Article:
Pacheco chapter 2 Solutions
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2.10.
Suppose a program must execute 10^12 instructions in order to solve a particular
problem. Suppose further that a single processor system can solve the problem
in 10^6 seconds (about 11.6 days). So, on average, the single processor system
executes 10^6 or a million instructions per second. Now suppose that the
program has been parallelized for execution on a distributed-memory system.
Suppose also that if the parallel program uses p processors, each processor will
execute 10^12 /p instructions and each processor must send 10^9 ( p − 1) messages.
Finally, suppose that there is no additional overhead in executing the
parallel program. That is, the program will complete after each processor has
executed all of its instructions and sent all of its messages, and there won’t be
any delays due to things such as waiting for messages.
a. Suppose it takes 10^−9 seconds to send a message. How long will it take
the program to run with 1000 processors, if each processor is as fast as the
single processor on which the serial program was run?
b. Suppose it takes 10^−3 seconds to send a message. How long will it take the
program to run with 1000 processors?
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(a) Since the number of processors is 1000, the number of instructions (other than
sending messages) that each processor must execute is 10^12 /1000 = 10^9 .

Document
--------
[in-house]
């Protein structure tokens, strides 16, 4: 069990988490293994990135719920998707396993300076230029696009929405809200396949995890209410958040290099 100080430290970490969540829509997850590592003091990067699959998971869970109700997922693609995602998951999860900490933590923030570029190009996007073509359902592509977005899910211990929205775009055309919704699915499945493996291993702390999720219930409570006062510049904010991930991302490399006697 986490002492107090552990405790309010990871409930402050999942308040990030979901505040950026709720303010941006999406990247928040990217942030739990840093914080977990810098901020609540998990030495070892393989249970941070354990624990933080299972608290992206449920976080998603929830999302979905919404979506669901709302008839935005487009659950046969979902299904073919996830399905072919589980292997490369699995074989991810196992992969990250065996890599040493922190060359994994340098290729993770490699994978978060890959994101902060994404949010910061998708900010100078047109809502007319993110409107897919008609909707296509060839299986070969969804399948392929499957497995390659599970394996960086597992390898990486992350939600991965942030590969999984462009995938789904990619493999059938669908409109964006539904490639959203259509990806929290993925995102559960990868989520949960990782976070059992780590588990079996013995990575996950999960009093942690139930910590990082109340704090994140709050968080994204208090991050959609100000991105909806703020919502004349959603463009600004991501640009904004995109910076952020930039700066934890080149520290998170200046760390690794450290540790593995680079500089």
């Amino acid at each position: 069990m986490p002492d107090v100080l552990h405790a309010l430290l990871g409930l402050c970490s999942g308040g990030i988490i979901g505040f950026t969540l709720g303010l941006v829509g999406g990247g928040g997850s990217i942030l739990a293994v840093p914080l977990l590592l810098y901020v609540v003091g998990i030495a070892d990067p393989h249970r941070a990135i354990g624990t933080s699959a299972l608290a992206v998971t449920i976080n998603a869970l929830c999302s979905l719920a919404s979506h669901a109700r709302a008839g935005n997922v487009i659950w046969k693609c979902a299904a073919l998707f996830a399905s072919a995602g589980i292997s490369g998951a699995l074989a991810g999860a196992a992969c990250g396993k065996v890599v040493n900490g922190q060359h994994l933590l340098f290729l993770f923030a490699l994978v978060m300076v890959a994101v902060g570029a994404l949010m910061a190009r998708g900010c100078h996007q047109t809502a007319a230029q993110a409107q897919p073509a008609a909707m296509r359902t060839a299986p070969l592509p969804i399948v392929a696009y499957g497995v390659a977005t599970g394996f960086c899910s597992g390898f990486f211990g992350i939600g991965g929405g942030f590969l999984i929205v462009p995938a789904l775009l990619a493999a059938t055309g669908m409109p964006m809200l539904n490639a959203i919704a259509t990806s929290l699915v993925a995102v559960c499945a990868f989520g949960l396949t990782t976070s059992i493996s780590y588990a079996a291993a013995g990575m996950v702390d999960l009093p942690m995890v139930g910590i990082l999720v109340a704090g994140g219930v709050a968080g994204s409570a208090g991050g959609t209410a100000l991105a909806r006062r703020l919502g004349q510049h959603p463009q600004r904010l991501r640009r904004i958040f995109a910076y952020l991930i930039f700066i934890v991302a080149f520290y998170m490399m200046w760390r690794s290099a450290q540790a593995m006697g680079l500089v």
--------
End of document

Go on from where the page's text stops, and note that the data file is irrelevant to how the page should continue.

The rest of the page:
Since each processor executes 10^6 instructions per second, the total time
each processor will spend executing instructions is 10^9 /10^6 = 1000 seconds.
Since each processor must send 10^9 × 999 messages and it takes 10^−9 seconds to
send a single message, the total time each processor will spend sending messages
is 999 seconds.
So the total time each processor will spend is about 1999 seconds or about 33 minutes.
(b) The amount of time the processors spend executing instructions is unchanged:
1000 seconds.
However, now the total time to send the 10^9 × 999 messages is 10^6 × 999 seconds.
So the total time to run the program will be about 10^6 × 999 + 1000 seconds ≈ 32 years!
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2.12
a. A planar mesh is just like a toroidal mesh, except that it doesn’t have
the “wraparound” links.
What is the bisection width of a square planar mesh?
b. A three-dimensional mesh is similar to a planar mesh, except that it also
has depth. What is the bisection width of a three-dimensional mesh?
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(a) Suppose the mesh has p = q × q nodes, where q is even. Then we can bisect the
mesh by simply removing the “middle” horizontal links (as in Figure 2.10).
Since there are q of these links, the bisection width is q = √p.
(b) Suppose the mesh has p = q^3 nodes, where, once again, q is even. Then we can
imagine the three-dimensional mesh as being built by stacking q two-dimensional meshes.
If we lean the stack of two-dimensional meshes against a wall, each of the
two-dimensional meshes is more or less vertical, and we can bisect the